While there may not be very many “normal” activities to do, the main trail does offer a vast array of alternative paths. Many trails branch off the main one, and can be completed in a single trip. For instance, you can climb a portion of the path known as “Anthony’s Nose”. It’s located in New York, and leads to a breathtaking view of the New York skyline.

Shenandoah National Park, Virginia

This is the one park that seems to sit in the corner and out of the spotlight. Located on the outskirts of Washington D.C, the Shenandoah forest is a great place to escape to. One of the major aspects of this forest that makes it interesting is the fact that it lies so close to a heavily trafficked city. If you need to get out of the D.C. area for some peace and quiet, then this is the perfect spot for you. What makes the park even more accessible is that it can be reached by driving along the popular Atlantic Coast route.

One of the more eccentric activities to do is a seasonal quilt show. From time to time, the park will show off quilts that are inspired by national parks from across the nation. The park also contains restaurants and lodging. Skyland and Big Meadows Lodge are two popular restaurants you may want to check out if you’re looking to dine in the middle of the park.

Nearby Hipcamps: Wild Yough Glamping Huts, South Fork River Camping, Wilderness Adventure Cabin (above)

Acadia National Park, Maine

Along with housing both the beginning of the Appalachian Scenic Trail and the beautiful falling leaves in autumn, Maine is also home to Acadia National Park. You may have heard of this park due to the fact that the tallest mountain on the Atlantic Coast is located here (Cadillac Mountain).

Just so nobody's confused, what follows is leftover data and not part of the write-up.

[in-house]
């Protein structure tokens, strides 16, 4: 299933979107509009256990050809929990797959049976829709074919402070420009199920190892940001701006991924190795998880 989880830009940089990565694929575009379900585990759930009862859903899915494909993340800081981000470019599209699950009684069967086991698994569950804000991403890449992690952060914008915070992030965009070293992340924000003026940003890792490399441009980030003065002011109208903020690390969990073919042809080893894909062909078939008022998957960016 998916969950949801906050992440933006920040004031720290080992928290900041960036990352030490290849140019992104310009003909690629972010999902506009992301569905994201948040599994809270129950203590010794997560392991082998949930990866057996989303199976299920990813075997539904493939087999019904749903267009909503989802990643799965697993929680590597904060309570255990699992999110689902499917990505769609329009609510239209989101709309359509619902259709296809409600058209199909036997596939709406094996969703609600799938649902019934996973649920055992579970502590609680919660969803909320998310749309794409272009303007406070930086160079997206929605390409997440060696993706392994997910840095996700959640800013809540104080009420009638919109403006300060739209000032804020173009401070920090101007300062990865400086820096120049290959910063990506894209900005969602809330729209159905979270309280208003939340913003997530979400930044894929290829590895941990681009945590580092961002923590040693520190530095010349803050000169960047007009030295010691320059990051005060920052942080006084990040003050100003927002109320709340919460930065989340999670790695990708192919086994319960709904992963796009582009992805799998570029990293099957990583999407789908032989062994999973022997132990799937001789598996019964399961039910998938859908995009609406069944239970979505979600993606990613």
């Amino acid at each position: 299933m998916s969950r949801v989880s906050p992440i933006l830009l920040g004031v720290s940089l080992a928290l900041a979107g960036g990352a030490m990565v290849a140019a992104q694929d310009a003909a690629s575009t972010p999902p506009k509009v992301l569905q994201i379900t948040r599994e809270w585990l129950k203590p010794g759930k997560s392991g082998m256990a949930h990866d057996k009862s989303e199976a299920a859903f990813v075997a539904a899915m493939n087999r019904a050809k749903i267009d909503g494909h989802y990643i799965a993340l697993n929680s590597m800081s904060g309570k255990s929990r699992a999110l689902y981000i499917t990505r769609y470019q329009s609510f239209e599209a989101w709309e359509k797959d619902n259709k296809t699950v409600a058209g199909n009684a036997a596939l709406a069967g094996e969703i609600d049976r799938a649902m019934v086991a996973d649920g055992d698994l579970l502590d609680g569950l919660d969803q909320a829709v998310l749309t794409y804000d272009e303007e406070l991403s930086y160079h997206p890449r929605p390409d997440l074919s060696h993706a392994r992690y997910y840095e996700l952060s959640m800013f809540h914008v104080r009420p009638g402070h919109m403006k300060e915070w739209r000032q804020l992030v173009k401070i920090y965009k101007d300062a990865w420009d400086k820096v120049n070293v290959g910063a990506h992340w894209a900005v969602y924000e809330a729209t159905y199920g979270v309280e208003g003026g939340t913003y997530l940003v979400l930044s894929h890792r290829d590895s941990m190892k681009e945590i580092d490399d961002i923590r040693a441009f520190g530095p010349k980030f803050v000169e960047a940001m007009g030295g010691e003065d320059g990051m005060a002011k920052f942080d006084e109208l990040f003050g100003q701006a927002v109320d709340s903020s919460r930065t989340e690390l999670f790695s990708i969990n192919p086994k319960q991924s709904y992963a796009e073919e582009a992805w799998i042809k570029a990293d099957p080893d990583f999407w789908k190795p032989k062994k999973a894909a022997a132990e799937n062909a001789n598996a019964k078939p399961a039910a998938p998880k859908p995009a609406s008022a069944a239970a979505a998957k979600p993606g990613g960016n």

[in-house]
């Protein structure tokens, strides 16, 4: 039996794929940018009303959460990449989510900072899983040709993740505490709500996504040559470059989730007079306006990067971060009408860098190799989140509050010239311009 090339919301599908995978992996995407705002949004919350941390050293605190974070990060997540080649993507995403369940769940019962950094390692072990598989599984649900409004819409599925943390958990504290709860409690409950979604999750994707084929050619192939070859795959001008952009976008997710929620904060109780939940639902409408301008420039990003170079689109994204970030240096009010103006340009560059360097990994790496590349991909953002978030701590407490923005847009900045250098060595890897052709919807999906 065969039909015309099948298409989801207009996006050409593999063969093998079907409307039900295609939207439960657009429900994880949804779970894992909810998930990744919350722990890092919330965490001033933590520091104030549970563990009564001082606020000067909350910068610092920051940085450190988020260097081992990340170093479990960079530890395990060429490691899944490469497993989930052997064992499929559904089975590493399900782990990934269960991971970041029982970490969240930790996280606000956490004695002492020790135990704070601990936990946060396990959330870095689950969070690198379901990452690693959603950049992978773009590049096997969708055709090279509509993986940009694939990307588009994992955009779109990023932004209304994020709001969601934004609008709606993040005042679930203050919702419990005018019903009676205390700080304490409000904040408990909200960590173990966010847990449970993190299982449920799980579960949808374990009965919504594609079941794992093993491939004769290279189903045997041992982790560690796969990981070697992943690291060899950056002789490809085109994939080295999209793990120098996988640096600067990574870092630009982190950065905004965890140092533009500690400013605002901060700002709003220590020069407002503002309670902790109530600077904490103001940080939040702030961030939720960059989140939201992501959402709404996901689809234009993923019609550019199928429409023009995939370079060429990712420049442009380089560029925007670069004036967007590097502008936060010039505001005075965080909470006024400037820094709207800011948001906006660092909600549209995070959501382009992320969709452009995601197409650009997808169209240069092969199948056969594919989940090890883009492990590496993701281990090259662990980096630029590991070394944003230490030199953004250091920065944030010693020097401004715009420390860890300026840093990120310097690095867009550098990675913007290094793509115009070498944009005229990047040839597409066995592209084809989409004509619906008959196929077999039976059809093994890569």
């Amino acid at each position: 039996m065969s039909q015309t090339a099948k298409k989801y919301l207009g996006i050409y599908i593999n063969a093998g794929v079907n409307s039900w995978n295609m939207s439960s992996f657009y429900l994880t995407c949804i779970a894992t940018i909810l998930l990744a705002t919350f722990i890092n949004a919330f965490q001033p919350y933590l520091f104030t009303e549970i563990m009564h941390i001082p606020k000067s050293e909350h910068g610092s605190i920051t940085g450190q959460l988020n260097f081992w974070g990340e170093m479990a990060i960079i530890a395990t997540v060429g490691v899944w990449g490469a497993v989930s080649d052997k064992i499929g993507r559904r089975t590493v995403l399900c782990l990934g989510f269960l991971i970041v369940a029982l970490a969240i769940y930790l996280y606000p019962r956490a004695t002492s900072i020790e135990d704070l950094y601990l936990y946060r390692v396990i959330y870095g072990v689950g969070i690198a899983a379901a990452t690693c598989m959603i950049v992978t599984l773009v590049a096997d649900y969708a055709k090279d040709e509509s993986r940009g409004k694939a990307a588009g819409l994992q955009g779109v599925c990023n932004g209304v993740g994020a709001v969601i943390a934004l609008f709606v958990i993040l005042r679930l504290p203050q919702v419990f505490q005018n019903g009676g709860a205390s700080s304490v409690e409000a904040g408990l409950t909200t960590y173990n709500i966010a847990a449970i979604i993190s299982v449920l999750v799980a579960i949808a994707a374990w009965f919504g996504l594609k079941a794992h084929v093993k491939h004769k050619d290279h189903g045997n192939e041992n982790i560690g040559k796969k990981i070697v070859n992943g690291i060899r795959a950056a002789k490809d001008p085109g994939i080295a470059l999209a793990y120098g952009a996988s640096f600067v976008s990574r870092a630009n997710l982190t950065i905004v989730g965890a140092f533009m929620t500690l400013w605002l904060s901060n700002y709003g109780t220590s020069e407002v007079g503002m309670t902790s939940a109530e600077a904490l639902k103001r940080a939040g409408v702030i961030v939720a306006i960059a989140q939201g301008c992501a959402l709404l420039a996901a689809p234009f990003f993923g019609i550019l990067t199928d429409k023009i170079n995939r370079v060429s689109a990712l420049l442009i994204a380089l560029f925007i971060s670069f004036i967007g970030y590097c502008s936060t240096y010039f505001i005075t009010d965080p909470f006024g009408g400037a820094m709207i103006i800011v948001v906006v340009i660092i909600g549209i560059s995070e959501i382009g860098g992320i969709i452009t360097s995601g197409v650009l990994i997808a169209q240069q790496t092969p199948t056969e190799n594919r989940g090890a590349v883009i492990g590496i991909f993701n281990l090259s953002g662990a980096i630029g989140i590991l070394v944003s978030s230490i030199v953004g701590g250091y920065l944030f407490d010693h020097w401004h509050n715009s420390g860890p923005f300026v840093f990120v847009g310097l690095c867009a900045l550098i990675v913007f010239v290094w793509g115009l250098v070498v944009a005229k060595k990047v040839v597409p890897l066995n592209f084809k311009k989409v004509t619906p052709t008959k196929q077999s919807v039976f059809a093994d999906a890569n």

You can also kayak and even head to the main town of Bar Harbor and mingle with the locals if you want to learn more about the history of the park. A great destination for visitors is Otter’s Cliff. They offer camping spots and you’d be crazy not to pass up an opportunity to stay in one of the most exquisite national parks in America.

Nearby Hipcamps: Tir Na N Og Farm (above), Old Quarry Campground

The Smoky Mountains. The Appalachian Mountains. The Atlantic Coast Route. All reasons why the east coast is a great destination for forest-dwellers. If you’re looking for an outdoor adventure on the east coast, you’re now set! Have fun exploring!

Kacey is a lifestyle blogger for The Drifter Collective. Throughout her life, she has found excitement in the world around her. Kacey graduated with a degree in Communications while working for a lifestyle magazine. She has been able to fully embrace herself with the knowledge of nature, the power of exploring other locations, cultures, and styles, while communicating these endeavors through her passion for writing and expression. You can follow her on Instagram,Twitterand Pinterest.
Hipcamp Staff

Hipcamp is an online marketplace where you can list, discover, and book campsites and accommodations on private and public land. Hipcamp is your go-to guide to getting outside. If you’re a landowner, Hipcamp creates new revenue streams for your business, which can help conserve your land and keep it wild. #FindYourselfOutside #LeaveItBetter